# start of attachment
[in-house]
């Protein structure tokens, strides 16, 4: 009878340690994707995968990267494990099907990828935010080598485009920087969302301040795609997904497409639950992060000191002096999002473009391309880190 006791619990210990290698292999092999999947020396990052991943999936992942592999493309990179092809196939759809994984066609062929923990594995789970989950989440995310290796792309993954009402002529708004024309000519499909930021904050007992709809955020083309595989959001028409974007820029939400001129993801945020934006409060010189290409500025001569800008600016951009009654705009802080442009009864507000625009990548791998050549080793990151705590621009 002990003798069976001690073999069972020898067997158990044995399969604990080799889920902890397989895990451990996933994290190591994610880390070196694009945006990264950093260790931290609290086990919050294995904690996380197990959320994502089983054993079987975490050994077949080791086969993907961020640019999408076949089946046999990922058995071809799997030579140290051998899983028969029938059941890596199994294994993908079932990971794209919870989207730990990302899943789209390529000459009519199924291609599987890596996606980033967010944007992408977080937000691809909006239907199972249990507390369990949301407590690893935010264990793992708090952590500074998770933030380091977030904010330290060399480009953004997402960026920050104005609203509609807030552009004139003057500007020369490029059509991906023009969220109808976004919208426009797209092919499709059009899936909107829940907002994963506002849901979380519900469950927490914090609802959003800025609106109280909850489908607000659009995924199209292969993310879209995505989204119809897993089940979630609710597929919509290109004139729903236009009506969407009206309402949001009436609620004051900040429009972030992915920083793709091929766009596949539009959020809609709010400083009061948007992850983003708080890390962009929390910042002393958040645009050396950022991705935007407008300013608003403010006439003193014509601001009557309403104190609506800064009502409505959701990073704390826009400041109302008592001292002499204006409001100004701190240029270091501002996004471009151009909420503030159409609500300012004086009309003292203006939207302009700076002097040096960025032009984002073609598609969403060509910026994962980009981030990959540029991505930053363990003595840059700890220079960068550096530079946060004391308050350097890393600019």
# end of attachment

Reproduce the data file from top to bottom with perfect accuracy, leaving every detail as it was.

[in-house]
């Protein structure tokens, strides 16, 4: 009878340690994707995968990267494990099907990828935010080598485009920087969302301040795609997904497409639950992060000191002096999002473009391309880190 006791619990210990290698292999092999999947020396990052991943999936992942592999493309990179092809196939759809994984066609062929923990594995789970989950989440995310290796792309993954009402002529708004024309000519499909930021904050007992709809955020083309595989959001028409974007820029939400001129993801945020934006409060010189290409500025001569800008600016951009009654705009802080442009009864507000625009990548791998050549080793990151705590621009 002990003798069976001690073999069972020898067997158990044995399969604990080799889920902890397989895990451990996933994290190591994610880390070196694009945006990264950093260790931290609290086990919050294995904690996380197990959320994502089983054993079987975490050994077949080791086969993907961020640019999408076949089946046999990922058995071809799997030579140290051998899983028969029938059941890596199994294994993908079932990971794209919870989207730990990302899943789209390529000459009519199924291609599987890596996606980033967010944007992408977080937000691809909006239907199972249990507390369990949301407590690893935010264990793992708090952590500074998770933030380091977030904010330290060399480009953004997402960026920050104005609203509609807030552009004139003057500007020369490029059509991906023009969220109808976004919208426009797209092919499709059009899936909107829940907002994963506002849901979380519900469950927490914090609802959003800025609106109280909850489908607000659009995924199209292969993310879209995505989204119809897993089940979630609710597929919509290109004139729903236009009506969407009206309402949001009436609620004051900040429009972030992915920083793709091929766009596949539009959020809609709010400083009061948007992850983003708080890390962009929390910042002393958040645009050396950022991705935007407008300013608003403010006439003193014509601001009557309403104190609506800064009502409505959701990073704390826009400041109302008592001292002499204006409001100004701190240029270091501002996004471009151009909420503030159409609500300012004086009309003292203006939207302009700076002097040096960025032009984002073609598609969403060509910026994962980009981030990959540029991505930053363990003595840059700890220079960068550096530079946060004391308050350097890393600019």